'The Curse of Inca Gold': Mining Peru's Wealth
NOAH ADAMS, host:
This is DAY TO DAY. I'm Noah Adams.
In Peru, the world's most productive gold mine sprawls over the Andean Mountains 13,000 feet high. The extraction of more than $7 billion worth of gold from the mine has its costs, both for the local people and for the foreign companies operating there. In a documentary airing tonight, Frontline/World and The New York Times are looking at these costs. DAY TO DAY's Madeleine Brand talked to reporter Lowell Bergman about the investigation.
Mr. LOWELL BERGMAN (Reporter): We get an inside look at what goes on, both on the sort of political and business side of a multinational company operating overseas, particularly in what's known as the extractive industries, and at the same time, we also see what the effect is of some of the things that we take for granted on the environment and on the local communities around the world. Is it worth doing this kind of mining? Is there a real purpose behind it? And if there is, how can you best control it? How can you best look at it in a rational way?
MADELEINE BRAND reporting:
And this is something that's a luxury product. It's not something like coal, which is more of a necessity.
Mr. BERGMAN: They call it an aspirational commodity, that is, it has no--80 percent of the gold that's mined in the world goes into primarily the Indian and Chinese jewelry market. The price of it is maintained basically artificially by the US government, the IMF and some other holders of large amounts of bullion. But people are drawn to gold culturally; people are drawn to it out of a sense of insecurity about regular currency. That seems to be its value. As you said, it's not like coal, it's not like copper, it's not like a lot of the other commodities around that actually have a utility.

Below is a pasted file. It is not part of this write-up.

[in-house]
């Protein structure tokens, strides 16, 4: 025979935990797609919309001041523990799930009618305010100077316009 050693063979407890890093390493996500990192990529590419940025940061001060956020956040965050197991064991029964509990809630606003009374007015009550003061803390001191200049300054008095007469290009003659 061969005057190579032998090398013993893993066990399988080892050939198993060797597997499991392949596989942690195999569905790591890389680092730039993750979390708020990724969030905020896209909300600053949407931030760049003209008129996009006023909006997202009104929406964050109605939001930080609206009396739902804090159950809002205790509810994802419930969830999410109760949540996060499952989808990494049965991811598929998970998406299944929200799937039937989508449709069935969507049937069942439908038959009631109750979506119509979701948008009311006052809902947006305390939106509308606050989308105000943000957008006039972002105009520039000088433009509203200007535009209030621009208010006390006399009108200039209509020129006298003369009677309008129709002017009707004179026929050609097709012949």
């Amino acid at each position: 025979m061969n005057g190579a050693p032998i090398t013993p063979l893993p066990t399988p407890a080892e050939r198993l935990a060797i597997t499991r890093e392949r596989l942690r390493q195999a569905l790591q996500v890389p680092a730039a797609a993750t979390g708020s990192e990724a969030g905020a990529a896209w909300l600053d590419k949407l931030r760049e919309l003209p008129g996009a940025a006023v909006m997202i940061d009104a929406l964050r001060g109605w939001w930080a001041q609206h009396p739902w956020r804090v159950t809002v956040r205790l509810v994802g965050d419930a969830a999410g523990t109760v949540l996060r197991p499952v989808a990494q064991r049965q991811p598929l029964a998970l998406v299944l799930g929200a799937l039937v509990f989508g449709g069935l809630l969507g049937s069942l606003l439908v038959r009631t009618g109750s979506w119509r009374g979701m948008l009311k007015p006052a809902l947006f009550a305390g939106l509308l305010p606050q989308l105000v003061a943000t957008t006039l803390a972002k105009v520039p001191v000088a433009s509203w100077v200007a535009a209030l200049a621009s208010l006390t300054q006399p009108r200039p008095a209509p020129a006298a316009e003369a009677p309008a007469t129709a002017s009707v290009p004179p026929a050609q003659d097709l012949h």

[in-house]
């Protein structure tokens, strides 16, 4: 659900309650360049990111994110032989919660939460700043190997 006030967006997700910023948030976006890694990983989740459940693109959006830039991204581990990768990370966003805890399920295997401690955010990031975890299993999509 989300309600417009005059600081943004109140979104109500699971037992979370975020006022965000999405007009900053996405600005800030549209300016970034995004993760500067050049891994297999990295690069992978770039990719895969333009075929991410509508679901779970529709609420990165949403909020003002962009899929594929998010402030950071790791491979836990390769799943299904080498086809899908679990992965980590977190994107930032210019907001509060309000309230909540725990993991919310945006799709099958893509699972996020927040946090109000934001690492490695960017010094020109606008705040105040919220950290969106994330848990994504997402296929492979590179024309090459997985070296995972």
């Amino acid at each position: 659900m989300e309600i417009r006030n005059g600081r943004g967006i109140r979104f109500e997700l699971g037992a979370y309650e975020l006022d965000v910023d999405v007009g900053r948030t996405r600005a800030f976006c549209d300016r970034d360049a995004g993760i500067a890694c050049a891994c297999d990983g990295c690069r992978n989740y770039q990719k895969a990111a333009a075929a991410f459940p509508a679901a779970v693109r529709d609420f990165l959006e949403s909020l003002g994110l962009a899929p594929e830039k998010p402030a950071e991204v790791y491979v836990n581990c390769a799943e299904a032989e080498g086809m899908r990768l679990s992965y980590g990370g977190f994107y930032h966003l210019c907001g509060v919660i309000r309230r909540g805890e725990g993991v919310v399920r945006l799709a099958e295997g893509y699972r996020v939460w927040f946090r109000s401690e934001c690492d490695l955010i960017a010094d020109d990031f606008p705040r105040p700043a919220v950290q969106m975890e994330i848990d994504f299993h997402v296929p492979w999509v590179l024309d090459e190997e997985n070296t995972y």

BRAND: You traveled to the Andes mountains and went to the Yanacocha mine. Describe it. What does it look like there?
Mr. BERGMAN: What's amazing is that as far as they eye can see in some parts of the mine is that they've moved the tops of the mountains. It looks like a giant development, let's say a suburb of Los Angeles where they're putting in a subdivision, but you're 13,000 feet up in the Andes. This is an open-pit mine--it stretches over 60 square miles--where what they do is they move, they say, half a million tons a day, first with blasting and then with shovels and giant dump trucks, and they pile the ore that they are blasting on top of drip irrigation lines, and they pump a solution of cyanide through that. And that's the way they get what's called microscopic gold to precipitate out of the ore.
BRAND: And you mentioned cyanide. That sounds dangerous, and is it?
Mr. BERGMAN: It is potentially very, very dangerous. They say that the Yanacocha mine is the most advanced in terms of controlling the cyanide, controlling it from, if you will, leaching out into the community or into the streams and so forth. Just the scale of it has interfered with the lifestyle of the local campesinos, and in 2000--one of the byproducts of this process is not just the cyanide going together with the gold, but it also unleashes mercury and arsenic and other potentially dangerous toxic chemicals--and a truck with a bunch of this mercury on it dumped, by accident, 300 or so pounds of it in a village nearby. And they wound up creating sort of a public health disaster.
BRAND: And this mine is run by an American company, Newmont.
Mr. BERGMAN: Right, Newmont of Denver, in partnership with a Peruvian company.
BRAND: And how did that come to be? How did this American company gain control of this very lucrative mine in a foreign country?